Queen Elizabeth II also Queen of Nigeria at the time, takes part in an investiture for Sir Francis Ibiam, Senior Medical Officer of the Eastern region, outside the House of Assembly in Enugu.
While the lavish display was appalling enough to watch, just as troubling was the enthusiasm with which black and brown people from the old colonies watched and celebrated it. As is often the case with celebrations with troubling origins — like Columbus Day, July 4th and Thanksgiving, the jubilation was met with isolated voices calling out the inappropriateness and instead using the occasion to remind people of the destruction of colonialism that still plagues black and brown societies till this day. What was different about this was the vigor with which those indulging defended their right to celebrate “love” as they saw it. Some even went as far as suggesting that colonialism and slavery were in the past and black and brown people need to look forward instead of continuing to blame colonialism for stagnation. Others dismissed the criticism by attempting to divorce the young prince from the atrocities of his ancestors, invoking the old saying “don’t punish the children for the sins of the father”. They found comfort in the words of Bernice A. King — the daughter of civil rights icon Martin Luther King Junior, who tweeted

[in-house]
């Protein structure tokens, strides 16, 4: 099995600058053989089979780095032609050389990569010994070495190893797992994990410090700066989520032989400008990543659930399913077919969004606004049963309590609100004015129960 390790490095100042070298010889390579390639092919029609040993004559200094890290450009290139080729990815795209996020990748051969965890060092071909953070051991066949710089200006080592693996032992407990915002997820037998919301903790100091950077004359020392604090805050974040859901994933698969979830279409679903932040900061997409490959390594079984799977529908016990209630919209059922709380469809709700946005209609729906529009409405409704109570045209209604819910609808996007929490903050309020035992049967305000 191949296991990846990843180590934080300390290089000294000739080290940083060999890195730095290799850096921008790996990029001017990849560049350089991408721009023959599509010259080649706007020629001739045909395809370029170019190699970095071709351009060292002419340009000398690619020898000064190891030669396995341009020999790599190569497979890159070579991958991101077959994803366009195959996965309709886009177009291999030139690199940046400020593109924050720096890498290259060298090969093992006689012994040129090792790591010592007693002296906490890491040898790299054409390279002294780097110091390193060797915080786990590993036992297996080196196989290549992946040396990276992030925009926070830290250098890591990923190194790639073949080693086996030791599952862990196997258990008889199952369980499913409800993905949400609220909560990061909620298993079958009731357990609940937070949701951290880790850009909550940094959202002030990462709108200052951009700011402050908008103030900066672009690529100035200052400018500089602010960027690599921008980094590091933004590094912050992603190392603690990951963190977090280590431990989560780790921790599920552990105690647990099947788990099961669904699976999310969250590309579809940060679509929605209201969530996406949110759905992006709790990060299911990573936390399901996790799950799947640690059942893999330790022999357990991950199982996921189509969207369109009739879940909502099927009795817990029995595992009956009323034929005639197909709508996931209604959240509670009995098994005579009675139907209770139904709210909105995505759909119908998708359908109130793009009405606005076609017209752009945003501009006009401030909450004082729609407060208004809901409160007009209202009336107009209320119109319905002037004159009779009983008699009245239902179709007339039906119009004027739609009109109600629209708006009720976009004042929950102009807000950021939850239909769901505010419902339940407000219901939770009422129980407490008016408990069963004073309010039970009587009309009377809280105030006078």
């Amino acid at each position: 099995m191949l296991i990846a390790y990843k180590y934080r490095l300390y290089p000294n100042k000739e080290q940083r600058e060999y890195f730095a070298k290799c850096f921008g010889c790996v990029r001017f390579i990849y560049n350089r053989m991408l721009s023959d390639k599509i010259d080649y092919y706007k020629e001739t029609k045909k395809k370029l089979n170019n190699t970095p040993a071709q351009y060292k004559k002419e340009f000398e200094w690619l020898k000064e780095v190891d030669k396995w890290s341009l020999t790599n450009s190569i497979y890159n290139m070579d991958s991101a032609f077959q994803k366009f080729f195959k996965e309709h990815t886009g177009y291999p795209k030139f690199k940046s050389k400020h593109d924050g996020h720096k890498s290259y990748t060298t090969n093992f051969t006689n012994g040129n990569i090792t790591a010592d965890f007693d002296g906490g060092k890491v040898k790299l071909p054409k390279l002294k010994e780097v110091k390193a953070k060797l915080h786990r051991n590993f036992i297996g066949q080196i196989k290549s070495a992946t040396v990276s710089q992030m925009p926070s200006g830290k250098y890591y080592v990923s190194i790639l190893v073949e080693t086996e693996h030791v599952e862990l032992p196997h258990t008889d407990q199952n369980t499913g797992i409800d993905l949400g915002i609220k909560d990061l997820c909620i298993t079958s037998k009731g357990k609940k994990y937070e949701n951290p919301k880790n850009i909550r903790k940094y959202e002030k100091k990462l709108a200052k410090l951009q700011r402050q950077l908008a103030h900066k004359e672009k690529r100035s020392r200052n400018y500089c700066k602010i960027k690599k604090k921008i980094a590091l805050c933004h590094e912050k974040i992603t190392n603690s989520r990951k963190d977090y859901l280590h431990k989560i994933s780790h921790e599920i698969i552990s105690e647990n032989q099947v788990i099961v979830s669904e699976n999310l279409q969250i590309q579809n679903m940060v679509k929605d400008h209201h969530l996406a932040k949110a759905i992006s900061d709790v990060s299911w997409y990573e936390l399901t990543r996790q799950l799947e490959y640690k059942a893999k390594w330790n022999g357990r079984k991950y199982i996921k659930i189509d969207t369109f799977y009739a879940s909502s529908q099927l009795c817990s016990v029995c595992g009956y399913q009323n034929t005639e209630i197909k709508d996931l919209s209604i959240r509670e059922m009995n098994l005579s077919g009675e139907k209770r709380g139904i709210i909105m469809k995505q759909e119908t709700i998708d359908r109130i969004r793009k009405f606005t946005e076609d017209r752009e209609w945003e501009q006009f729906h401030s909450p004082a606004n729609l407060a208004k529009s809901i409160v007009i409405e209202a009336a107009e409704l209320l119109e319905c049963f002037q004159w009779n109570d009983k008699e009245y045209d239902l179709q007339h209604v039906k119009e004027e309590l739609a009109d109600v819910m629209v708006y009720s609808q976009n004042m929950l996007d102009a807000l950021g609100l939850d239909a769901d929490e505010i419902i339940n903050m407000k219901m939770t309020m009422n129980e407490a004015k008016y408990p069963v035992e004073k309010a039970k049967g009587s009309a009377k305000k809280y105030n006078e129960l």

Dear Family: It’s okay to watch and be moved by the #RoyalWedding. It doesn’t make you insensitive or less caring about the inhumanity in the world. It doesn’t mean you’ve forgotten history. Find moments of joy. We need them to continue the work.
Source: Bernice A. King’s Twitter
Several other black thought leaders echoed her sentiments, including my dear friend New York Times bestselling author Awesomely Luvvie, who added “We can walk and chew gum at the same time”.
I agree it is unfair to scold everyday folks; who are constantly asked to bear the brunt of protests and boycotts, for simply tuning in to the spectacle in search of reprieve from the barrage of negative news. But I couldn’t help but wonder which group of people in the world would consider the brazen and unapologetic display of opulence by descendants of those responsible for the slaughter of more than 30 million of their people and looting of trillions of their dollars, reprieve. Certainly not the Jews, for whom not even a generous resettlement offer of a homeland, prosecution of Nazi war criminals and collaborators and over $89 billion in reparations was reprieve enough.
The Bengal Famine of 1943 in which 10–29 Million people starved to death under British rule